On May 20, 2010, FERC accepted a request by the New York Independent System Operator, Inc. (“NYISO”) to subject three generators to a new market mitigation rate schedule (“Rate Schedule M-1”). 

On September 4, 2009, NYISO filed a request to apply a new rate schedule to three specific generators in response to conduct that NYISO identified as an abuse of market power.  NYISO said that in August 2009, the three generators, Saranac Power Partners, L.P. (“Saranac”), Seneca Power Partners L.P. (“Seneca”), and Sterling Power Partners L.P. (“Sterling”), were committed for reliability as Day-Ahead Reliability Units or through Supplemental Resource Evaluations (see November 13, 2009 edition of the WER ).  NYISO said they placed bids in such a way that resulted in excessive guarantee uplift payments when the generators were committed out-of-merit.  The Commission conditionally accepted Rate Schedule M-1 on November 3, 2009, pending additional information on Location-Based Marginal Prices, which NYISO uses to calculate guarantee payments to generators. (see November 13, 2009 edition of the WER). 

The Commission’s May 20, 2010 Order allows NYISO to apply Rate Schedule M-1 to the three generators only, effective as of September 8, 2009.  The Commission disagreed with Seneca and Sterling’s arguments that they had to bid more than marginal cost to maintain their high-cost units, or risk their livelihood.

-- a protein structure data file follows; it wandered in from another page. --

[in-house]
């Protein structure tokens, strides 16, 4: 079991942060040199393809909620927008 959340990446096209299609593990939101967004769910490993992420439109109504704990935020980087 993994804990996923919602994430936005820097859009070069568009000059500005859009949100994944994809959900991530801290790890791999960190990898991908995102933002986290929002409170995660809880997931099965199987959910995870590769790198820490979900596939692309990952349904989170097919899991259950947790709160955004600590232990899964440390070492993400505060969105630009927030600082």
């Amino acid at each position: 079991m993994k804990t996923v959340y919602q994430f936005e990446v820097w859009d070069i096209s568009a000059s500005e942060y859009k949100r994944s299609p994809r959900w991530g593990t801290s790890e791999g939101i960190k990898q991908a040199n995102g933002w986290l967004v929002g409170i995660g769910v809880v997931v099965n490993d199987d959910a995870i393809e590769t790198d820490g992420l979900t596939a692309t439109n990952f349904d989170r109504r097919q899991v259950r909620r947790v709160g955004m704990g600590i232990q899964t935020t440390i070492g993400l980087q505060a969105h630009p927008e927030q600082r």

Under the new mitigation rate schedule, NYISO will substitute a default bid at the generator’s reference level for the generator’s submitted offer to determine the guarantee payment if a certain threshold is passed.  Rate Schedule M-1would be triggered if the generator’s accepted bid or bid components: (i) exceeded the minimum generation bid reference level by the greater of 10 percent or $10/MWh; (b) exceeded the incremental energy bid by the greater of 10 percent or $10/MWh; (c) exceeded the start-up bid reference level by 10 percent; (d) exceeded the minimum run time reference level by more than 1 hour; or (e) exceeded the minimum generation megawatt reference level by more than 10 percent.

The Commission found that the default bid mitigation should apply when the generator in question is the only one available to solve reliability issues because that is when the generator has market power.  The Commission ordered NYISO to file revisions to its Services Tariff to clarify that market mitigation is contained in Attachment H of the Services Tariff and file, within 90 days of the May 20, 2010 Order, a report on the progress of NYISO and its stakeholders to develop a market mitigation measure that would be applied to all market participants outside of New York City.

A copy of the Commission’s Order can be found at www.ferc.gov under Docket No. ER09-1682-000.